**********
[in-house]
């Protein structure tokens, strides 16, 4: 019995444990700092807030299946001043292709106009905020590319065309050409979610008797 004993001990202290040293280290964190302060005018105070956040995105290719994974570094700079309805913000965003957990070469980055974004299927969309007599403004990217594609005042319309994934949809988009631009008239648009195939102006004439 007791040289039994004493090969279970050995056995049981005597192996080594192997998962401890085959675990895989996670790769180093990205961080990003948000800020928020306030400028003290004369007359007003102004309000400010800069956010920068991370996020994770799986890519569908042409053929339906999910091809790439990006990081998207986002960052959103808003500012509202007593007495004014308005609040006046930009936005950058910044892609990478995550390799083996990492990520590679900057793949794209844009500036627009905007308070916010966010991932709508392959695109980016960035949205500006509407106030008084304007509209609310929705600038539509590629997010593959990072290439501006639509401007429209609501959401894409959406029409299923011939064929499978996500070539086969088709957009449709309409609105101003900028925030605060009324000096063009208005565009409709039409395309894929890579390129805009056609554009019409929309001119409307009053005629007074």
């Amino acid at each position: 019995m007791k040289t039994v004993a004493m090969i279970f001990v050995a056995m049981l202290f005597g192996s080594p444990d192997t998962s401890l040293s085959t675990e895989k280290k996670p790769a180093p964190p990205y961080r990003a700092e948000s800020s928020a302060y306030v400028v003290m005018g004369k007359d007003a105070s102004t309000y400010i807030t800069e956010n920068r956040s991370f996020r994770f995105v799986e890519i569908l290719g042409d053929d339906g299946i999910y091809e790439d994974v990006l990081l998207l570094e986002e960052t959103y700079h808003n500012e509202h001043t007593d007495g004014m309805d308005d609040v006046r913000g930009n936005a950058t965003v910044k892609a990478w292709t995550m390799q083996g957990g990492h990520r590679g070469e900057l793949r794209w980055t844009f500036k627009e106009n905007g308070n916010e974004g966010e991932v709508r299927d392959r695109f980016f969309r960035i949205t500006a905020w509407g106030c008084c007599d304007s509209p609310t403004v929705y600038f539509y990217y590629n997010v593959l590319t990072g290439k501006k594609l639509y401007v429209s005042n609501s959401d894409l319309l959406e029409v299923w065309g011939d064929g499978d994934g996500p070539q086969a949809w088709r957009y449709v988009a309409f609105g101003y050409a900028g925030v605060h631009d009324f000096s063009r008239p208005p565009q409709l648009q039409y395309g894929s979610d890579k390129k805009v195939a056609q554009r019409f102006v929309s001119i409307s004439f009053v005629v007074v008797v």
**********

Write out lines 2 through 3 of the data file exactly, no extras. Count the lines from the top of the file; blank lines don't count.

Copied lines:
């Protein structure tokens, strides 16, 4: 019995444990700092807030299946001043292709106009905020590319065309050409979610008797 004993001990202290040293280290964190302060005018105070956040995105290719994974570094700079309805913000965003957990070469980055974004299927969309007599403004990217594609005042319309994934949809988009631009008239648009195939102006004439 007791040289039994004493090969279970050995056995049981005597192996080594192997998962401890085959675990895989996670790769180093990205961080990003948000800020928020306030400028003290004369007359007003102004309000400010800069956010920068991370996020994770799986890519569908042409053929339906999910091809790439990006990081998207986002960052959103808003500012509202007593007495004014308005609040006046930009936005950058910044892609990478995550390799083996990492990520590679900057793949794209844009500036627009905007308070916010966010991932709508392959695109980016960035949205500006509407106030008084304007509209609310929705600038539509590629997010593959990072290439501006639509401007429209609501959401894409959406029409299923011939064929499978996500070539086969088709957009449709309409609105101003900028925030605060009324000096063009208005565009409709039409395309894929890579390129805009056609554009019409929309001119409307009053005629007074």
């Amino acid at each position: 019995m007791k040289t039994v004993a004493m090969i279970f001990v050995a056995m049981l202290f005597g192996s080594p444990d192997t998962s401890l040293s085959t675990e895989k280290k996670p790769a180093p964190p990205y961080r990003a700092e948000s800020s928020a302060y306030v400028v003290m005018g004369k007359d007003a105070s102004t309000y400010i807030t800069e956010n920068r956040s991370f996020r994770f995105v799986e890519i569908l290719g042409d053929d339906g299946i999910y091809e790439d994974v990006l990081l998207l570094e986002e960052t959103y700079h808003n500012e509202h001043t007593d007495g004014m309805d308005d609040v006046r913000g930009n936005a950058t965003v910044k892609a990478w292709t995550m390799q083996g957990g990492h990520r590679g070469e900057l793949r794209w980055t844009f500036k627009e106009n905007g308070n916010e974004g966010e991932v709508r299927d392959r695109f980016f969309r960035i949205t500006a905020w509407g106030c008084c007599d304007s509209p609310t403004v929705y600038f539509y990217y590629n997010v593959l590319t990072g290439k501006k594609l639509y401007v429209s005042n609501s959401d894409l319309l959406e029409v299923w065309g011939d064929g499978d994934g996500p070539q086969a949809w088709r957009y449709v988009a309409f609105g101003y050409a900028g925030v605060h631009d009324f000096s063009r008239p208005p565009q409709l648009q039409y395309g894929s979610d890579k390129k805009v195939a056609q554009r019409f102006v929309s001119i409307s004439f009053v005629v007074v008797v």